Congress has taken a bold move with “The Crack vs. Cocaine” sentencing controversy and have decided to pass the “fair sentencing act”, which would lessen the penalty for the possession of crack cocaine and make it fair to the sentencing for possession of cocaine.
Since the boom of crack cocaine in the mid 80’s- The laws have been stronger against the possession of crack- a drug primarily used in urban minority communities and cocaine, used by middle to upper class whites.
The law, which was enacted in 1986, allowed an individual in possession of 5 grams of crack to receive the same prison term as a person convicted of trafficking 500 grams of powder cocaine. If passed, the bill would also eliminate the five-year mandatory minimum for first time possession of crack.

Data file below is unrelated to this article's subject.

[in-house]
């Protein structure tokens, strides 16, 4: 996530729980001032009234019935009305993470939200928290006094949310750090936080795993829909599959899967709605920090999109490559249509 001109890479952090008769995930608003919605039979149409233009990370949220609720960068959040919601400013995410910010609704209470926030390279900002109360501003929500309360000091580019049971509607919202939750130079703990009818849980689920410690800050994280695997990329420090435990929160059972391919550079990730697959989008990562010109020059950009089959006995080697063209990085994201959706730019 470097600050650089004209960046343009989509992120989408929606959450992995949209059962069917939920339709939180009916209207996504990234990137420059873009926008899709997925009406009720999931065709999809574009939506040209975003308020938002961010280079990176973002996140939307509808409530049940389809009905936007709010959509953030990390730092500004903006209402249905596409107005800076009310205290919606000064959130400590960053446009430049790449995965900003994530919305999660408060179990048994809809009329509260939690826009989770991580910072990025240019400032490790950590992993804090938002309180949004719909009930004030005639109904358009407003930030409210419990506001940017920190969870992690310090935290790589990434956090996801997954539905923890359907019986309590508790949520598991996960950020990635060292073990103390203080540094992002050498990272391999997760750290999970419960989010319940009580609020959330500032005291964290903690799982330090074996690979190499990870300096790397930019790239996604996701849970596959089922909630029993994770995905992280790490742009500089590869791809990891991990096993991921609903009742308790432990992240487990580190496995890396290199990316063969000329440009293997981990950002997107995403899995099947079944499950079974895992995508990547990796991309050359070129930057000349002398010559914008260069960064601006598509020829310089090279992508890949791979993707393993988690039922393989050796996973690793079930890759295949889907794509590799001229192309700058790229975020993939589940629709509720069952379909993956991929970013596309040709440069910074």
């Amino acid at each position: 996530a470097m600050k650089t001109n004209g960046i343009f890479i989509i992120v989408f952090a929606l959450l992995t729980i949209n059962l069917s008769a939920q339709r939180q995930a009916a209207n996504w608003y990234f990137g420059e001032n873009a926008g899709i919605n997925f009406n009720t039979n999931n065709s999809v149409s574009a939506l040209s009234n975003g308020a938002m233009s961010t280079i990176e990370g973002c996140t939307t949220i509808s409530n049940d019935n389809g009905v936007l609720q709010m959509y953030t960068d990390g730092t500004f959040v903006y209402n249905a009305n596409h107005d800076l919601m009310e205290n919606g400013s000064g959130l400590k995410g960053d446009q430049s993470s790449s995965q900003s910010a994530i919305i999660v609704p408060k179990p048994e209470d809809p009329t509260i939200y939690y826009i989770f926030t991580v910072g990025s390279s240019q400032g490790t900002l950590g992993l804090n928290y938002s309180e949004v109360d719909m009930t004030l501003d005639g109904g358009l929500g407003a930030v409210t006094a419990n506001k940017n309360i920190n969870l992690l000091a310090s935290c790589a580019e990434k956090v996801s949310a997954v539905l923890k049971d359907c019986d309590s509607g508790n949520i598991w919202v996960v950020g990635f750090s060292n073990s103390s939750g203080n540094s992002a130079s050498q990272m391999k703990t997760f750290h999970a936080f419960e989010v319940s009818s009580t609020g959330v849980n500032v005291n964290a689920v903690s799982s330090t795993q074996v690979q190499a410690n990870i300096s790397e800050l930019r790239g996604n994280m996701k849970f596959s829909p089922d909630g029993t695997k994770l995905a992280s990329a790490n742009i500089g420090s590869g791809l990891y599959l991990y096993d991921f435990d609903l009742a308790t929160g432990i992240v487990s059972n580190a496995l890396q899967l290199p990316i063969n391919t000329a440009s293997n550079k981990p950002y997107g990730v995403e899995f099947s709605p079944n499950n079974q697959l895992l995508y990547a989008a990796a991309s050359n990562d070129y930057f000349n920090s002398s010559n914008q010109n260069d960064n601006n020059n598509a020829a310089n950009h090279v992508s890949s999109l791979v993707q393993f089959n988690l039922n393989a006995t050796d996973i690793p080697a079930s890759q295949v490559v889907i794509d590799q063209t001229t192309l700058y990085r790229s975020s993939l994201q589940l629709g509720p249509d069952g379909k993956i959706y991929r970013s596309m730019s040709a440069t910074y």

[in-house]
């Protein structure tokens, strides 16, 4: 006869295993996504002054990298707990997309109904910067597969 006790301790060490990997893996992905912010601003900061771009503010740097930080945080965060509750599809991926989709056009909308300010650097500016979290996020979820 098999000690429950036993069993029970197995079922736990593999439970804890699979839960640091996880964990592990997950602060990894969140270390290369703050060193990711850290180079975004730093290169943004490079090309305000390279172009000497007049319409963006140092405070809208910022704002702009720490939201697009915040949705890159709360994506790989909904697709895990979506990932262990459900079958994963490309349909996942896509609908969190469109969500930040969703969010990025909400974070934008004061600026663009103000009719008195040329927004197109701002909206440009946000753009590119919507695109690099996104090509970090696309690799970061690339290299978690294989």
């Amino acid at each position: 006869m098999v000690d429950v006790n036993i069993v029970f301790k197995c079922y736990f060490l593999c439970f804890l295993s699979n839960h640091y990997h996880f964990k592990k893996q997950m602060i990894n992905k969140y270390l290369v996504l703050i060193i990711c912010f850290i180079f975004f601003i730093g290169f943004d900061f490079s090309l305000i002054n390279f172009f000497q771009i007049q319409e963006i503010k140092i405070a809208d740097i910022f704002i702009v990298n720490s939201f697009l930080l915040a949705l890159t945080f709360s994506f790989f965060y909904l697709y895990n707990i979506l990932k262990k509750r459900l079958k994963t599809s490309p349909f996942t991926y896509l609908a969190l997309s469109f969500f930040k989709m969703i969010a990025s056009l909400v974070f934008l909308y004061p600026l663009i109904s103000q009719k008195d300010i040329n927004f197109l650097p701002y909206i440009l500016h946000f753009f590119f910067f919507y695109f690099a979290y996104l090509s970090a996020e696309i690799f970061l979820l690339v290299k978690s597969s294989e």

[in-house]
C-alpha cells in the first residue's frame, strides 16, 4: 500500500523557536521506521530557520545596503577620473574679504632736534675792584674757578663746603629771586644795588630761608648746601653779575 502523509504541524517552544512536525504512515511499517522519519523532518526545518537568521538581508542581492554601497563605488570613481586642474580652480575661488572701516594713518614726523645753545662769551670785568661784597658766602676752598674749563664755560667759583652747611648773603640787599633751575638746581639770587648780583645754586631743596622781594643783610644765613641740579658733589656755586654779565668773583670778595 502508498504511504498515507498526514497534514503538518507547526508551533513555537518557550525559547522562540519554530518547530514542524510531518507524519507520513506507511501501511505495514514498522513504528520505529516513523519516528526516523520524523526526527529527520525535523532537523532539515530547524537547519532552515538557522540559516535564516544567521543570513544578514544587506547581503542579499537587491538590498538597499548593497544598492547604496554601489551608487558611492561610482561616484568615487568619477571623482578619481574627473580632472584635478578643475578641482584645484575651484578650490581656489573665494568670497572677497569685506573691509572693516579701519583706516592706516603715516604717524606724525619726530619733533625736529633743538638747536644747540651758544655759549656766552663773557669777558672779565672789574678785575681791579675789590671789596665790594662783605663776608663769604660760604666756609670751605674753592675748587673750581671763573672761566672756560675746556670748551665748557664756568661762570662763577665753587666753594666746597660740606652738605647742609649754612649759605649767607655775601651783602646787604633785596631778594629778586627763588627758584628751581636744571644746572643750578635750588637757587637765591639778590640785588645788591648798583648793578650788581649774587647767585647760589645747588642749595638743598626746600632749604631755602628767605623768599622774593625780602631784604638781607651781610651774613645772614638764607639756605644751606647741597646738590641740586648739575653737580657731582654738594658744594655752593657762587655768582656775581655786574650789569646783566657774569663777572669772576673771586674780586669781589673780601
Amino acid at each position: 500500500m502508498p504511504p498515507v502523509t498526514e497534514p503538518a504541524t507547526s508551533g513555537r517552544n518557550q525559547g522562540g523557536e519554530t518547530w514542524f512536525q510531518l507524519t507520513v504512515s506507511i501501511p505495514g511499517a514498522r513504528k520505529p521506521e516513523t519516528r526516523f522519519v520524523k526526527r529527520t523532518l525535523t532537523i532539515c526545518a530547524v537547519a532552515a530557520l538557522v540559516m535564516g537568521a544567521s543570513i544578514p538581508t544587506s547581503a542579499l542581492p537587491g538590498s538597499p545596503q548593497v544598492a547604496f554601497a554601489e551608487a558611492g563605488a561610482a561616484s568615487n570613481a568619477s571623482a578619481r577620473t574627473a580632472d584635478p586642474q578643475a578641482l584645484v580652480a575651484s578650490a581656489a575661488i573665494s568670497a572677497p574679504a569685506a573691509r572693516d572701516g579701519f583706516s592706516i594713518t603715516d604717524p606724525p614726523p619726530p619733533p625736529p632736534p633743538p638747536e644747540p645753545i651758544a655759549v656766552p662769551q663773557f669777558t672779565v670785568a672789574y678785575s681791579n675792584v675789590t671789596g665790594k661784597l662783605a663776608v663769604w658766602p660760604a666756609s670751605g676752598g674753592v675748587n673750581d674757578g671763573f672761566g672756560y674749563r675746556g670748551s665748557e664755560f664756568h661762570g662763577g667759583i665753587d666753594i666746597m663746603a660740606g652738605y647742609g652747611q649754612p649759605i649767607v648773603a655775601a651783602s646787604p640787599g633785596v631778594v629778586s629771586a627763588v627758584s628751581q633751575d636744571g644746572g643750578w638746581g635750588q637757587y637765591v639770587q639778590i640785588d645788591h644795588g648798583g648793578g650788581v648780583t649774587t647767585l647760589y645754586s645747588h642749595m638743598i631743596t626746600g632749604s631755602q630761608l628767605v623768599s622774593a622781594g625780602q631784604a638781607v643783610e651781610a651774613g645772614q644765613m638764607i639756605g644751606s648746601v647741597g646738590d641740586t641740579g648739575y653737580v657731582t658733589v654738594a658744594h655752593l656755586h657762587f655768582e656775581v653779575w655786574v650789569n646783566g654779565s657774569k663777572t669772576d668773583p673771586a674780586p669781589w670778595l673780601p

“Politicians and the U.S. Sentencing Commission have for years acknowledged the unfairness of the system, but no one wanted to look soft on crime,”claims Julie Stewart- the president of Families Against Mandatory Minimums.
During his presidential campaign, President Obama agreed that the sentencing was unfair and claimed that “the wide gap in sentencing cannot be justified and should be eliminated.”
The bill didn’t come without any opposition, with Rep. Lamar Smith of Texas speaking out against the bill, saying the 1986 law was enacted at a time when the crack cocaine epidemic was producing a rise in violence within minority communities and that enacting the bill would be a mistake.
Sen. Dick Durbin, D-Ill., who sponsored the bill, brought up the fact that while Blacks make up 30 percent of crack users, they account for more than 80 percent of those convicted of federal crack offenses.
The bill is being sent to President Obama for final approval and signature.